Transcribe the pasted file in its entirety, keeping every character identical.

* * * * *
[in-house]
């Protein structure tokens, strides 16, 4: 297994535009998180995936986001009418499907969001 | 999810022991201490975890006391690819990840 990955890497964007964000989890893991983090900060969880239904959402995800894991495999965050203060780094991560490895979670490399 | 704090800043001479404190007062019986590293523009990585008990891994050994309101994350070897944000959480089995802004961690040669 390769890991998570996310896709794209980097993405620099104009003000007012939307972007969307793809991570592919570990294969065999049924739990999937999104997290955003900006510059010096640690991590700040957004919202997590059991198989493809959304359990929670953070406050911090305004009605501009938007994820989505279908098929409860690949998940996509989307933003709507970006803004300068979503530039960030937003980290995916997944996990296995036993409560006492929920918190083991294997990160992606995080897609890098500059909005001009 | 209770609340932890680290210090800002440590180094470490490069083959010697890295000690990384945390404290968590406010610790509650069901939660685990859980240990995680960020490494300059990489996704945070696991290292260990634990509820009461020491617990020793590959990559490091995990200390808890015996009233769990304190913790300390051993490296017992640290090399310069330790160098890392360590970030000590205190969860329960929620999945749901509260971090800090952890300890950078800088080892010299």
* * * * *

[in-house]
């Protein structure tokens, strides 16, 4: 297994535009998180995936986001009418499907969001 | 999810022991201490975890006391690819990840 990955890497964007964000989890893991983090900060969880239904959402995800894991495999965050203060780094991560490895979670490399 | 704090800043001479404190007062019986590293523009990585008990891994050994309101994350070897944000959480089995802004961690040669 390769890991998570996310896709794209980097993405620099104009003000007012939307972007969307793809991570592919570990294969065999049924739990999937999104997290955003900006510059010096640690991590700040957004919202997590059991198989493809959304359990929670953070406050911090305004009605501009938007994820989505279908098929409860690949998940996509989307933003709507970006803004300068979503530039960030937003980290995916997944996990296995036993409560006492929920918190083991294997990160992606995080897609890098500059909005001009 | 209770609340932890680290210090800002440590180094470490490069083959010697890295000690990384945390404290968590406010610790509650069901939660685990859980240990995680960020490494300059990489996704945070696991290292260990634990509820009461020491617990020793590959990559490091995990200390808890015996009233769990304190913790300390051993490296017992640290090399310069330790160098890392360590970030000590205190969860329960929620999945749901509260971090800090952890300890950078800088080892010299």